New Perspective Fund, Inc.
November 26, 2002
Jonathan G. Katz, Secretary
RE: Proposed Rule Regarding Disclosure Required by Sections 404, 406 and 407 of the Sarbanes-Oxley Act of 2002
Dear Mr. Katz:
I am an independent director and Chair of the Audit Committee of New Perspective Fund, Inc., one of the American Funds family of mutual funds advised by Capital Research and Management Company ("CRMC").
As a former auditor of operating companies in various industries other than the mutual fund industry, I am impressed with the low level of materiality required by the Securities and Exchange Commission's rules and therefore utilized by both the adviser and the independent auditor-100% testing of the pricing and existence of all securities at period end and a 0.01¢ per share of net asset value tolerance for the financial statements. Operating companies would hurt their shareholders if they maintained internal and financial controls at that level and required that their independent auditors audit to that tolerance level because the cost would be prohibitive relative to the benefit. For this reason, amongst others, I believe that investment companies should be treated differently from operating companies.
Accordingly, the Commission should broaden the definition of "financial expert" to include individuals who have any business or financial experience that involves financial operations or financial statements of an investment or operating company. Such individuals could be expected to have an understanding of generally accepted accounting principles, internal controls, and audit committee functions relevant to investment companies and consistent with the factors set forth in Section 407(b)(1), (3) and (4)1 of the Act. These individuals, as a group, would meet the financial expertise test required to discharge their oversight responsibilities and therefore, qualify as financial experts.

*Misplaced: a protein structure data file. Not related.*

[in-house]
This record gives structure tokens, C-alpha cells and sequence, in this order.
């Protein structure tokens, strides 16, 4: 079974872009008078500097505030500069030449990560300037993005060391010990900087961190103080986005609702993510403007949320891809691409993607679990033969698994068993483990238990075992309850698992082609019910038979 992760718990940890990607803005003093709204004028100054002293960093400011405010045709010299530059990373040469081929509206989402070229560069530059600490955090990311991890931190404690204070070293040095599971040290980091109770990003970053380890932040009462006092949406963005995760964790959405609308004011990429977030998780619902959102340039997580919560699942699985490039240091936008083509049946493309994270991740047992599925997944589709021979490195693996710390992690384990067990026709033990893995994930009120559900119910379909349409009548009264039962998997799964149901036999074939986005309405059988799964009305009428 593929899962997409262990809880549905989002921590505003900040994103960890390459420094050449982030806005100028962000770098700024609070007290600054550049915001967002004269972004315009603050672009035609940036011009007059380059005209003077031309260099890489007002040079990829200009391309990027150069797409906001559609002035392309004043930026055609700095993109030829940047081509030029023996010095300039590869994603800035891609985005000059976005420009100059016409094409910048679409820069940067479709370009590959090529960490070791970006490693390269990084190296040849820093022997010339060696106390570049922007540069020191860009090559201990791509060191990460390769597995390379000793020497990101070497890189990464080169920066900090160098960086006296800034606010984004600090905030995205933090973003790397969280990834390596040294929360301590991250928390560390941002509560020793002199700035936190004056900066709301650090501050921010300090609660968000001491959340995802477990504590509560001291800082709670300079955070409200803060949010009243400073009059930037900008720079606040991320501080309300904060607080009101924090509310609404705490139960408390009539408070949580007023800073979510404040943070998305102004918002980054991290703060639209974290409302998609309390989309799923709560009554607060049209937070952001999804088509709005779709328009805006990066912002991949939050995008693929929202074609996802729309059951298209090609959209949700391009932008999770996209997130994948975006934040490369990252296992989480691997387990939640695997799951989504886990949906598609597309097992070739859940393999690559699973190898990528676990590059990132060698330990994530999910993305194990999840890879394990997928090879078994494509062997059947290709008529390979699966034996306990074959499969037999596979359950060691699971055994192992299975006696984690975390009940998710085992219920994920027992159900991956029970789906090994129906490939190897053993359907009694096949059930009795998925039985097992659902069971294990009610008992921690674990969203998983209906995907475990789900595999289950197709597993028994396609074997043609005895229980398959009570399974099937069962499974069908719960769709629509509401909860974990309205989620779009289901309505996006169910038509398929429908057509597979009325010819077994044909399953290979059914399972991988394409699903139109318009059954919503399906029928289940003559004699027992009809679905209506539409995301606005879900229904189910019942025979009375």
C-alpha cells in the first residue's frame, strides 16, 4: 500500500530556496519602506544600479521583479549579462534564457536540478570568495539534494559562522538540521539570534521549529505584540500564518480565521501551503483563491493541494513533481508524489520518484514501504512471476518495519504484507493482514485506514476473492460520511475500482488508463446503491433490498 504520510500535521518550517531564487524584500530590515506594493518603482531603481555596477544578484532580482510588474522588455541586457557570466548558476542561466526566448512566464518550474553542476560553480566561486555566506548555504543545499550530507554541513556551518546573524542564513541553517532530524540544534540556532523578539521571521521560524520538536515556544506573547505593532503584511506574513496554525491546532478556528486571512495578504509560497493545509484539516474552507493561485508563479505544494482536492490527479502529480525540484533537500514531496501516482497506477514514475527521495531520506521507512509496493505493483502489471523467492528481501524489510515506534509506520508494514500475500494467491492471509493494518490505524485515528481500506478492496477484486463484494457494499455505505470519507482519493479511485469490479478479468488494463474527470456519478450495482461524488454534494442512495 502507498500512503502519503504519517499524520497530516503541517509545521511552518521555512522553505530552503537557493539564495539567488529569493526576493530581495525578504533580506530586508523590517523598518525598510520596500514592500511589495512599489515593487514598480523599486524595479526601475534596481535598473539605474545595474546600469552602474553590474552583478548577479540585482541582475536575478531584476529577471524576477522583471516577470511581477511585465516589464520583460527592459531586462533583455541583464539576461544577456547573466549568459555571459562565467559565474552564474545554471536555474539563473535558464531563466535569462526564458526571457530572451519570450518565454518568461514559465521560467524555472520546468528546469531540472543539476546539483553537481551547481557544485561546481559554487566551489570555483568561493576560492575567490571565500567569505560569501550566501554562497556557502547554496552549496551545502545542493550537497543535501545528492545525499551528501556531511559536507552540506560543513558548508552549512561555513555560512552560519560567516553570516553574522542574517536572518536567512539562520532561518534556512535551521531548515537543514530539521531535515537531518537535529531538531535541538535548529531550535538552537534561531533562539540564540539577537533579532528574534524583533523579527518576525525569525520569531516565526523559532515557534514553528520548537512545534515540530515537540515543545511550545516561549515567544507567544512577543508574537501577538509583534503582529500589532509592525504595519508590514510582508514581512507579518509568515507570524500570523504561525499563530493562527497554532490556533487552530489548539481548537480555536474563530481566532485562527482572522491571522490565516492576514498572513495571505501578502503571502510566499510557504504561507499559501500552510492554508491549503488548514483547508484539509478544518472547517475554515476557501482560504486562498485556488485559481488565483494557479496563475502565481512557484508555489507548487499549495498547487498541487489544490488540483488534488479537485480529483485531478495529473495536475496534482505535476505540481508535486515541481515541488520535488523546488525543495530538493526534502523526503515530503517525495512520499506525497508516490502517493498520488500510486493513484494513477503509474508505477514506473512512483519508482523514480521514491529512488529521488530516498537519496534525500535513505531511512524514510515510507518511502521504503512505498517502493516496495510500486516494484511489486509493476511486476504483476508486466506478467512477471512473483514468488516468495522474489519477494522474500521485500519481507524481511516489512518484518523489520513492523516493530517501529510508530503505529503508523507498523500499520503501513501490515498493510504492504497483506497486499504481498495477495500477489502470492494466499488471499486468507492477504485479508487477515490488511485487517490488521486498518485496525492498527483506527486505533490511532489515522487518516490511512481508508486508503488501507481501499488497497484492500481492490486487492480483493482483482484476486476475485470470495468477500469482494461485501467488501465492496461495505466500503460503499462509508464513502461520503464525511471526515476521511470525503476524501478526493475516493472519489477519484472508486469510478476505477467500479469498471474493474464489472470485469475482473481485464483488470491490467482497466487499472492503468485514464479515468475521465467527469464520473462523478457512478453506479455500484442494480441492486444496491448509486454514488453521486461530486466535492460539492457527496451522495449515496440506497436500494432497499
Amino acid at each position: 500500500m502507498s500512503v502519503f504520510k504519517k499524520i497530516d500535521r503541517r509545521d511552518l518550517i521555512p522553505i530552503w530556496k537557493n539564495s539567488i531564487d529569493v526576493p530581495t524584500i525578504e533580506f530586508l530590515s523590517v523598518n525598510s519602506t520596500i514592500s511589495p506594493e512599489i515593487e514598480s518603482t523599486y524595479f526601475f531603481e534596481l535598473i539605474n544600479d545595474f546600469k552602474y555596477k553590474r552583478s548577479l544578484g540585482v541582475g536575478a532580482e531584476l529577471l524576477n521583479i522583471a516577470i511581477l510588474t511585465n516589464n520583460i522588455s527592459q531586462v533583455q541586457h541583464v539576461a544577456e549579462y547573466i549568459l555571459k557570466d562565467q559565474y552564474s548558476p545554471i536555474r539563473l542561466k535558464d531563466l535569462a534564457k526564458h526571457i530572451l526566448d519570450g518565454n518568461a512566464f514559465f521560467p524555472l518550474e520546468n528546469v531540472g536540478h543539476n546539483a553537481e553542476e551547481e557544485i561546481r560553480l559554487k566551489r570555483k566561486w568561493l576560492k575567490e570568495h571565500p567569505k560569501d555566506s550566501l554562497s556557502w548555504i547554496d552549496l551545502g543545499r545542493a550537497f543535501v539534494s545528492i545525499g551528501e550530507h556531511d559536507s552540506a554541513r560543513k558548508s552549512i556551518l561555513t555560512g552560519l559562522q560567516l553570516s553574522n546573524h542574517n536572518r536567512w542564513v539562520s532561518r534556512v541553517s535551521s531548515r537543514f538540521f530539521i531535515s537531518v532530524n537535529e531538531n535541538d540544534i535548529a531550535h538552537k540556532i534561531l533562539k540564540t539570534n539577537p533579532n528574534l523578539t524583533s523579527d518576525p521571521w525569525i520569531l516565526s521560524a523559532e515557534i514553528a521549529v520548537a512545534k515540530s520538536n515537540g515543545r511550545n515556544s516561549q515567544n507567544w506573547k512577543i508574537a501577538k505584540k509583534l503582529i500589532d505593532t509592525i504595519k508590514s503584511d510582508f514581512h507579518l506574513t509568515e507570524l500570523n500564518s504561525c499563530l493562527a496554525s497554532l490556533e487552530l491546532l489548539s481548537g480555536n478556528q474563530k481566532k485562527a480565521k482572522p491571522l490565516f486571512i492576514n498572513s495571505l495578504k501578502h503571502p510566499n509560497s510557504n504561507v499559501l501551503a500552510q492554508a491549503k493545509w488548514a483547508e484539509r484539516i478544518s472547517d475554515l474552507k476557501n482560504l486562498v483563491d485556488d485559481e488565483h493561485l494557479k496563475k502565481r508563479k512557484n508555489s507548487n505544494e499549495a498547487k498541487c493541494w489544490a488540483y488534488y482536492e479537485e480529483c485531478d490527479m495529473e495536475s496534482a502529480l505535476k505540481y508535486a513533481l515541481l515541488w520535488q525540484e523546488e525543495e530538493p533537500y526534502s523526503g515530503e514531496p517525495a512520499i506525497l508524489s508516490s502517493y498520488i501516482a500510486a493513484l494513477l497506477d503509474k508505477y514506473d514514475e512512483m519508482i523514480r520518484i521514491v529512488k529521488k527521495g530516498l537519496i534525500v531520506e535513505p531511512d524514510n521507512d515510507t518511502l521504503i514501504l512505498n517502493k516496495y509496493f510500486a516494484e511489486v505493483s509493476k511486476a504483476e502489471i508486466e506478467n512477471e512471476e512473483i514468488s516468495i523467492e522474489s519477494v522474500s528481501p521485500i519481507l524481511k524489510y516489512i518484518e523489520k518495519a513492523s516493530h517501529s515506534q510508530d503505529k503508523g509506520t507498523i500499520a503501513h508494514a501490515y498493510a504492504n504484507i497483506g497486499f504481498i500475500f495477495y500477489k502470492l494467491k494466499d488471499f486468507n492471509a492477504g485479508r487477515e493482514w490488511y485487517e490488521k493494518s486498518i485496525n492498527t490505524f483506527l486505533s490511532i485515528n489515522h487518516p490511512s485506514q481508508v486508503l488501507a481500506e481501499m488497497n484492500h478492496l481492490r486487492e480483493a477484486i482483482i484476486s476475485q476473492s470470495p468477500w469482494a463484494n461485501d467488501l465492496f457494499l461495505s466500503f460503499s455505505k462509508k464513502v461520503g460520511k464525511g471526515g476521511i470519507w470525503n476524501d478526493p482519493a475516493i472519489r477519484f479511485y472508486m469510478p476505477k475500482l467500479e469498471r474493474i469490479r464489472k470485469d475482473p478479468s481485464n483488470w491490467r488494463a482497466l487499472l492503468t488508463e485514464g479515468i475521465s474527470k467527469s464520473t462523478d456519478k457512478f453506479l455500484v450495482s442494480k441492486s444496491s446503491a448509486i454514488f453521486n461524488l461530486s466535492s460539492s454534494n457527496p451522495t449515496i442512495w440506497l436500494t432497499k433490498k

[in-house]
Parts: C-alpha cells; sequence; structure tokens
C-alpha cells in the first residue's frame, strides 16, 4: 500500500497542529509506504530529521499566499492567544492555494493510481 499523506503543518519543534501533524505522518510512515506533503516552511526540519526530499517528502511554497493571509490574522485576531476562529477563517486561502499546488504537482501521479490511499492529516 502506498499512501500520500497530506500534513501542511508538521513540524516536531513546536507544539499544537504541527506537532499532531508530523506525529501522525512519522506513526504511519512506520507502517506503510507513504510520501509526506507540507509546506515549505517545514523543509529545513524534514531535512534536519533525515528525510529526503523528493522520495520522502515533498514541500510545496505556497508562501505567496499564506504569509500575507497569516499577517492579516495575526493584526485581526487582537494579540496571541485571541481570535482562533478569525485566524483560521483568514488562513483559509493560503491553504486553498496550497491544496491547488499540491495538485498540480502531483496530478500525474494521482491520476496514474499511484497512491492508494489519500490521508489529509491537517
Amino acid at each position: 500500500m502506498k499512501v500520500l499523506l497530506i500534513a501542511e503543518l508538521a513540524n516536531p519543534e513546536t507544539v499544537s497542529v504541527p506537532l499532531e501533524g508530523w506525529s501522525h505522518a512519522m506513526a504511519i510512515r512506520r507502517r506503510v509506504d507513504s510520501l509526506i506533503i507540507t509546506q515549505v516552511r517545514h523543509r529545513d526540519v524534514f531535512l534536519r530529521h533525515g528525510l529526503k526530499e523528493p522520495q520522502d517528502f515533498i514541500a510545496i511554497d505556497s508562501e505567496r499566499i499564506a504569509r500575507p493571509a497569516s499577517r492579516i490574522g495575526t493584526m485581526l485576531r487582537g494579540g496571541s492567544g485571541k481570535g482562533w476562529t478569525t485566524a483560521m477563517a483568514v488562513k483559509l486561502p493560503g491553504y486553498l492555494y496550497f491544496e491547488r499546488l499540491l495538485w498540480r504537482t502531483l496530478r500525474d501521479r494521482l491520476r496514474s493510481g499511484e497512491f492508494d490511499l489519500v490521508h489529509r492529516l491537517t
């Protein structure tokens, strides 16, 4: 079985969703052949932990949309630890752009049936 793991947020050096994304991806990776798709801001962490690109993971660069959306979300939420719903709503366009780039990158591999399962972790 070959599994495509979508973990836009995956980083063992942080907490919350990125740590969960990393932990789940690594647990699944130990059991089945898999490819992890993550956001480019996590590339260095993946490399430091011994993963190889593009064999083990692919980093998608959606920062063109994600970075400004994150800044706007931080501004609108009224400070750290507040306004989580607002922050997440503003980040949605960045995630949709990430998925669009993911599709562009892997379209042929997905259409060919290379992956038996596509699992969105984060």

Identifying one individual as the "financial expert" puts undue responsibility and liability upon that individual. As a result, few qualified financial experts would accept that designation or be reluctant to join audit committees. Permitting an audit committee to determine if it, as a group, is a financial expert would eliminate these issues and therefore, ensure audit committees continue to be comprised of individuals capable of providing effective oversight on behalf of investment company shareholders.
If audit committee members further their general accounting or auditing knowledge through continuing education programs, the Commission should be willing to allow disclosure of that fact and recognize that the audit committee members, collectively, possess the financial expertise to provide effective oversight on behalf of investment company shareholders.
We are provided annually with CRMC's Code of Ethics and any violations thereof. I believe that the current rules, regulations and practices cover a "broader range of conduct" and do not believe further rulemaking in this area is necessary for investment companies. CRMC encourages interaction between their associates and the independent directors. As a result, I obtain a far better "feel" for the ethics of our adviser by observing and listening to how the CRMC associates exercise their judgment and conduct themselves.
Material changes to the code of ethics must be approved by the board of directors of an investment company, including a majority of directors that are not interested persons, and are already disclosed in an exhibit to an investment company's registration statement filing. Therefore, I believe adequate disclosure of this issue already exists and further rulemaking is unnecessary. Our board of directors already provides sufficient review and oversight of this through the annual reporting, interaction and approval process described above.
Thank you for considering my views.